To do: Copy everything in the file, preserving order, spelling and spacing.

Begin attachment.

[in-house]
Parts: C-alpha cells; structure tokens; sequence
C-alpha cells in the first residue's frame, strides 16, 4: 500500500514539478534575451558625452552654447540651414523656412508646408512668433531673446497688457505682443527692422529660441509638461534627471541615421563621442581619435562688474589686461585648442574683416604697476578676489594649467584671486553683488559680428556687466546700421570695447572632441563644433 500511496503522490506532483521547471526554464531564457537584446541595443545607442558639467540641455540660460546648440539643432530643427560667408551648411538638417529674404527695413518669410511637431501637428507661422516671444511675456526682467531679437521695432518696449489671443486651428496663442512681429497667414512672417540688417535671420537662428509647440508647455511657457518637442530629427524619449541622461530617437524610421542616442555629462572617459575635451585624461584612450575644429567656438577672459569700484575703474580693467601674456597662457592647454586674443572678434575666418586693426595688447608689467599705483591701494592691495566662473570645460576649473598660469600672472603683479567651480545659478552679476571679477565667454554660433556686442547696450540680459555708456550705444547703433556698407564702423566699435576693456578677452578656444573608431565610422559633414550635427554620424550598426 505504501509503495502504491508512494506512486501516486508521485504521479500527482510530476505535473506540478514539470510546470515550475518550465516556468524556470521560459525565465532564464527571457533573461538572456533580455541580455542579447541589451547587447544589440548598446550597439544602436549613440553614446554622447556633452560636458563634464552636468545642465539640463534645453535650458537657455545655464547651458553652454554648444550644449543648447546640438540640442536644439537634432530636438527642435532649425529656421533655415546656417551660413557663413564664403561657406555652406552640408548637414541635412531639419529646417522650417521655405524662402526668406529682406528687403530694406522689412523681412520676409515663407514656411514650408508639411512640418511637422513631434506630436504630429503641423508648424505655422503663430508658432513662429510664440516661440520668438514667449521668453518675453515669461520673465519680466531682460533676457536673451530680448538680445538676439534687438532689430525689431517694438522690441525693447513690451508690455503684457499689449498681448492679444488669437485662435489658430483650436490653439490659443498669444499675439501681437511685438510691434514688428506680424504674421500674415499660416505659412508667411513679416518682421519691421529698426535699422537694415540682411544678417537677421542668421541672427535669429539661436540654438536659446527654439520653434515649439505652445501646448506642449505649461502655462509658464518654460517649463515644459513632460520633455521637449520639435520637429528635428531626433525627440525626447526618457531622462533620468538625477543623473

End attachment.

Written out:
[in-house]
Parts: C-alpha cells; structure tokens; sequence
C-alpha cells in the first residue's frame, strides 16, 4: 500500500514539478534575451558625452552654447540651414523656412508646408512668433531673446497688457505682443527692422529660441509638461534627471541615421563621442581619435562688474589686461585648442574683416604697476578676489594649467584671486553683488559680428556687466546700421570695447572632441563644433 500511496503522490506532483521547471526554464531564457537584446541595443545607442558639467540641455540660460546648440539643432530643427560667408551648411538638417529674404527695413518669410511637431501637428507661422516671444511675456526682467531679437521695432518696449489671443486651428496663442512681429497667414512672417540688417535671420537662428509647440508647455511657457518637442530629427524619449541622461530617437524610421542616442555629462572617459575635451585624461584612450575644429567656438577672459569700484575703474580693467601674456597662457592647454586674443572678434575666418586693426595688447608689467599705483591701494592691495566662473570645460576649473598660469600672472603683479567651480545659478552679476571679477565667454554660433556686442547696450540680459555708456550705444547703433556698407564702423566699435576693456578677452578656444573608431565610422559633414550635427554620424550598426 505504501509503495502504491508512494506512486501516486508521485504521479500527482510530476505535473506540478514539470510546470515550475518550465516556468524556470521560459525565465532564464527571457533573461538572456533580455541580455542579447541589451547587447544589440548598446550597439544602436549613440553614446554622447556633452560636458563634464552636468545642465539640463534645453535650458537657455545655464547651458553652454554648444550644449543648447546640438540640442536644439537634432530636438527642435532649425529656421533655415546656417551660413557663413564664403561657406555652406552640408548637414541635412531639419529646417522650417521655405524662402526668406529682406528687403530694406522689412523681412520676409515663407514656411514650408508639411512640418511637422513631434506630436504630429503641423508648424505655422503663430508658432513662429510664440516661440520668438514667449521668453518675453515669461520673465519680466531682460533676457536673451530680448538680445538676439534687438532689430525689431517694438522690441525693447513690451508690455503684457499689449498681448492679444488669437485662435489658430483650436490653439490659443498669444499675439501681437511685438510691434514688428506680424504674421500674415499660416505659412508667411513679416518682421519691421529698426535699422537694415540682411544678417537677421542668421541672427535669429539661436540654438536659446527654439520653434515649439505652445501646448506642449505649461502655462509658464518654460517649463515644459513632460520633455521637449520639435520637429528635428531626433525627440525626447526618457531622462533620468538625477543623473